"You can’t give him the benefit of the doubt on this?" pleaded President-Elect Trump's spokeswoman Kellyanne Conway in response to a grilling by CNN's Chris Cuomo about Trump's apparent mocking of the disabled New York Times reporter during the campaign. "He’s telling you what was in his heart. You always want to go by what comes out of his mouth rather than look at what’s in his heart."
This may seem like original refuge, but Conway is not the first spokesperson to retreat to it.
Earl Bush was press secretary for the famously fat-tongued Chicago Mayor Richard J. Daley for 18 years. Bush, too, knew the suffering of having to defend the daft and the dangerous.
“Gentlemen, get the thing straight once and for all," the mayor once said. "The policeman isn't there to create disorder. The policeman is there to preserve disorder.”
“They have vilified me, they have crucified me. Yes, they have even criticized me.” (His son Richard M. Daley would take this sentiment to the next level decades later when he bellowed at a press conference, "Scrutiny? Give me a break. How much scrutiny do you want to have? You go scrutinize yourself! I get scrootened every day, don't worry, from each and every one of you.")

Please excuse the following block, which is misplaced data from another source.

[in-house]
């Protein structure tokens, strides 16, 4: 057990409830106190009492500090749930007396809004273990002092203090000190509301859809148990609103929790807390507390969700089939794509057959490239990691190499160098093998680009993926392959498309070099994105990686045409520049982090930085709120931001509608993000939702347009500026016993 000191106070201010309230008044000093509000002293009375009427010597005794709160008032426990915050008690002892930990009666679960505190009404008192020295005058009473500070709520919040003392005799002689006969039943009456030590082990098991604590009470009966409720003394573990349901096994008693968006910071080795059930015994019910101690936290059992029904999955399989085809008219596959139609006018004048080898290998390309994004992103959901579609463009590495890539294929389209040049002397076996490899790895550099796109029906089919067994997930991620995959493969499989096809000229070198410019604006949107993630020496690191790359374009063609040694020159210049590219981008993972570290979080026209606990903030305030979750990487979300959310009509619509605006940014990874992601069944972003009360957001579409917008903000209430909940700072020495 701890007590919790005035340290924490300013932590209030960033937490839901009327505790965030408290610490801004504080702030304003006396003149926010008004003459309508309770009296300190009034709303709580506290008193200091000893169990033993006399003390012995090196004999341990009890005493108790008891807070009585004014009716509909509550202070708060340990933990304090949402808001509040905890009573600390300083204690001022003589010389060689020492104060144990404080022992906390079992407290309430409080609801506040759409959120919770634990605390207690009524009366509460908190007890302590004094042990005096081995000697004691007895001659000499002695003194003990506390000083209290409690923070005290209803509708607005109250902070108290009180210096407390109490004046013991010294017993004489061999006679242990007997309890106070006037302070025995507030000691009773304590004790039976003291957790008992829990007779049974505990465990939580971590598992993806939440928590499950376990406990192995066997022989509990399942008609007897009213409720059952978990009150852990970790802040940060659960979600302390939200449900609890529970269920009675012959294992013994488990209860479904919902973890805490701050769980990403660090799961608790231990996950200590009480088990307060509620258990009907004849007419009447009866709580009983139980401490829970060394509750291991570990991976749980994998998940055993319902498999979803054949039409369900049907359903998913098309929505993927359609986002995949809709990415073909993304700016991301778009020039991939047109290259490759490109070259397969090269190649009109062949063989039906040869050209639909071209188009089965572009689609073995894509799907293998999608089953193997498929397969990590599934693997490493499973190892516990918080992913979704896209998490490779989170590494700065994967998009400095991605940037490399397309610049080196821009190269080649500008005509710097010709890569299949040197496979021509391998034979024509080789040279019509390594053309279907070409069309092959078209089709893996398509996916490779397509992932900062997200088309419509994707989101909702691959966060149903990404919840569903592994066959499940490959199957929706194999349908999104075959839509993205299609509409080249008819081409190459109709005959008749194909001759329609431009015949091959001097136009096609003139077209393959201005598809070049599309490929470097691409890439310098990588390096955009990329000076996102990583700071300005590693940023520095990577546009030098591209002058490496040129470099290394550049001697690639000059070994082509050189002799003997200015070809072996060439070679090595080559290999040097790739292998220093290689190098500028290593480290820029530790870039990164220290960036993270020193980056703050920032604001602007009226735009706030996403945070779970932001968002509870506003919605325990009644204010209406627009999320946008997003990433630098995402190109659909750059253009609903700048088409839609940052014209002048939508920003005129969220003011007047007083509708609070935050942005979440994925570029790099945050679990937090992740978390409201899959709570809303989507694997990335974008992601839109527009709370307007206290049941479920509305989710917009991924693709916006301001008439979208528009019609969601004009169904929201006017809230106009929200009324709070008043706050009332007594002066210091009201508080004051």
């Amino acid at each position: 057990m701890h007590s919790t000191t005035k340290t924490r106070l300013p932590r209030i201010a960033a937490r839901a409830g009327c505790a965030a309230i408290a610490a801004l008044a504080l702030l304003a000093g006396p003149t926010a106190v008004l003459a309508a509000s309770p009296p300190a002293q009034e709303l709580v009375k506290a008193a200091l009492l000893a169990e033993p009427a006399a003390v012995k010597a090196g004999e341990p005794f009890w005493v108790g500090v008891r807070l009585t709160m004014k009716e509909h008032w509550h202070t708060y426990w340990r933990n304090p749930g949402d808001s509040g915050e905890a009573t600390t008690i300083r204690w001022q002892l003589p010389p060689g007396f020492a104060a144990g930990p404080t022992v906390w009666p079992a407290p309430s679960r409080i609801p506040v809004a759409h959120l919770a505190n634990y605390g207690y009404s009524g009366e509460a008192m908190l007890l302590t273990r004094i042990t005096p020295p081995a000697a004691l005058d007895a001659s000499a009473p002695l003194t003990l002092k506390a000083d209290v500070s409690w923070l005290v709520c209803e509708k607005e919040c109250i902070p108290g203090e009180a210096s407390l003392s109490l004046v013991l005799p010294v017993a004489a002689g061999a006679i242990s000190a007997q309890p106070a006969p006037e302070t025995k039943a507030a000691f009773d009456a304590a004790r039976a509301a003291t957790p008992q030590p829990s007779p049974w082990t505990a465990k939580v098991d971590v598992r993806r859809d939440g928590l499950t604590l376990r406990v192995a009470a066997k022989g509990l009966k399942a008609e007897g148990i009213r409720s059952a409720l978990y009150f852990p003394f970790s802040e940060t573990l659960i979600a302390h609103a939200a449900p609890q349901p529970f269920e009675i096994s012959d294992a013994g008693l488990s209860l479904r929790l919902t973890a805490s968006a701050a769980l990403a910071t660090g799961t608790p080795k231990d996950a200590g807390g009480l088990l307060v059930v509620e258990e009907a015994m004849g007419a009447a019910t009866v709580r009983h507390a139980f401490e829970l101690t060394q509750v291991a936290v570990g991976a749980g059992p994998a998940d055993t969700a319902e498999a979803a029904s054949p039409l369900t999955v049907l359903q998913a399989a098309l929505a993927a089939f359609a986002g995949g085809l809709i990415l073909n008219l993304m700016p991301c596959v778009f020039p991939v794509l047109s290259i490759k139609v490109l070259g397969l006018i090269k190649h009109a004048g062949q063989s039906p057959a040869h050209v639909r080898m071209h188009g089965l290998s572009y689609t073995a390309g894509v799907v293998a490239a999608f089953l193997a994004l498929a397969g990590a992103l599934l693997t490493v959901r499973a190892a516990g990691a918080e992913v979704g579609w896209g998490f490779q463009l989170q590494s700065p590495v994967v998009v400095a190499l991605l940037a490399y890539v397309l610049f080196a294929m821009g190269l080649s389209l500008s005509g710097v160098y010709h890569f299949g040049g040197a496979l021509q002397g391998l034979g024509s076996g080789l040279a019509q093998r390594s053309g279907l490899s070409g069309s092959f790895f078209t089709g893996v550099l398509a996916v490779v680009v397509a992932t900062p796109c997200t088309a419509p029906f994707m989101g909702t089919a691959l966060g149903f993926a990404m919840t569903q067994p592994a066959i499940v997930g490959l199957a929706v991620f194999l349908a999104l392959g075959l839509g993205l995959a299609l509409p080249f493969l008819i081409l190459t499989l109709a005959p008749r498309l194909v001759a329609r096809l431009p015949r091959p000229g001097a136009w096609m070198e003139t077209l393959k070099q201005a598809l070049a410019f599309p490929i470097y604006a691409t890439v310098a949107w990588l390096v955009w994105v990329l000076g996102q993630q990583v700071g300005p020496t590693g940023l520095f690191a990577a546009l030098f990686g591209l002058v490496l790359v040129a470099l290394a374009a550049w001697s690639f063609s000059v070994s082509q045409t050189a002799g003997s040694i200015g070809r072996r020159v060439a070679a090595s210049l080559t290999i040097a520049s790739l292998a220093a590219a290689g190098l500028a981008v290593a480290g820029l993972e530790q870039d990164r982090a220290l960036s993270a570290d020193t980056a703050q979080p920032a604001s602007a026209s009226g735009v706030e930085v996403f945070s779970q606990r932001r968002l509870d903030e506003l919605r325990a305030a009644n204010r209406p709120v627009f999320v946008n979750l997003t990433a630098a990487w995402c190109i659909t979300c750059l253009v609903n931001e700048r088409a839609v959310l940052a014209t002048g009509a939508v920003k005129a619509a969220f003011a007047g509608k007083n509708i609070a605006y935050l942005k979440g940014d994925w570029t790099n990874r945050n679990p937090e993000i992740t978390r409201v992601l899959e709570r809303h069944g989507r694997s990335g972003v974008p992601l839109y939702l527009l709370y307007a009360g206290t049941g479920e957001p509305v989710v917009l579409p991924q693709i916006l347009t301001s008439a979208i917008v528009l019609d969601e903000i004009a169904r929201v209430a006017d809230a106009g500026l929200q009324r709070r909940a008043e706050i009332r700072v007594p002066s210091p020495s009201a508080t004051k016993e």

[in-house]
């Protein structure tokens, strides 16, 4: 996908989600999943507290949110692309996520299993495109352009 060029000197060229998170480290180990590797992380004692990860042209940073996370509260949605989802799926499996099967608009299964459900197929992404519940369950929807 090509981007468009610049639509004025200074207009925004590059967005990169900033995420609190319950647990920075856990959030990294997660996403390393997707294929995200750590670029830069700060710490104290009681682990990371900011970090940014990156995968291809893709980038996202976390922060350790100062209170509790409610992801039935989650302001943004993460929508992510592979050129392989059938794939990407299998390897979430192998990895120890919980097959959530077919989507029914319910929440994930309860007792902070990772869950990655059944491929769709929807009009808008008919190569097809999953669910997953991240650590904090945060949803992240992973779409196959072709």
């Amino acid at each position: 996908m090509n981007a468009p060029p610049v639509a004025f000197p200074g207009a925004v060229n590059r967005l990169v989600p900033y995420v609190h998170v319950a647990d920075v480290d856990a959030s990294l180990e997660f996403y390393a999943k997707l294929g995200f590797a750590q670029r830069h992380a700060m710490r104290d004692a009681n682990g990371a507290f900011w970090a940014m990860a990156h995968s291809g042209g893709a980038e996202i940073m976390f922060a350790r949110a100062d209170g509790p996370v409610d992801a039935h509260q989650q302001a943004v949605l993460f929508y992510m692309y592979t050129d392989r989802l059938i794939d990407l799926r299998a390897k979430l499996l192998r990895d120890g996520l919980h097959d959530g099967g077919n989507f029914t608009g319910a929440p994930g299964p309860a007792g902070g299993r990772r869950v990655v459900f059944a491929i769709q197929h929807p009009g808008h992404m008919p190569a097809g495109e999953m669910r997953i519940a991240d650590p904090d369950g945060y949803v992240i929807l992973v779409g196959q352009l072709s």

Richard J. Daley couldn't even get it right when Bush wrote his words for him. Instead of reading a Bush line, "We shall reach greater and greater plateaus of achievement," Daley said with accidental accuracy, "We shall reach greater and greater platitudes of achievement."
An exasperated Bush finally told reporters, "Don't print what he said. Print what he meant."
All of which would have amused Chicago's City Hall reporters more if Daley also didn't say some other things that weren't funny at all.
"A newspaper is the lowest thing there is," he once said.
Criticized by one of those filthy newspapers for engaging in the nepotism that defined the Chicago Machine, Daley said, "If a man can't put his arms around his sons and help them, then what's the world coming to?”
During racial unrest in the late 1960s, Daley said, “We have to face it: in America today the way to have fun and celebrate is to break a store window and take something. That's the way it is, today in America, and we have to accept it."
But far from accepting it, or trying to deal with it in a humane way, Daley issued his most famous statement, telling reporters what he had told his police superintendent: "Shoot to kill any arsonists … and shoot to maim and cripple anyone looting."
Leading effectively requires taking excruciating pains with one's words. And a leader who uses words recklessly is showing us what's in his heart, plainly enough.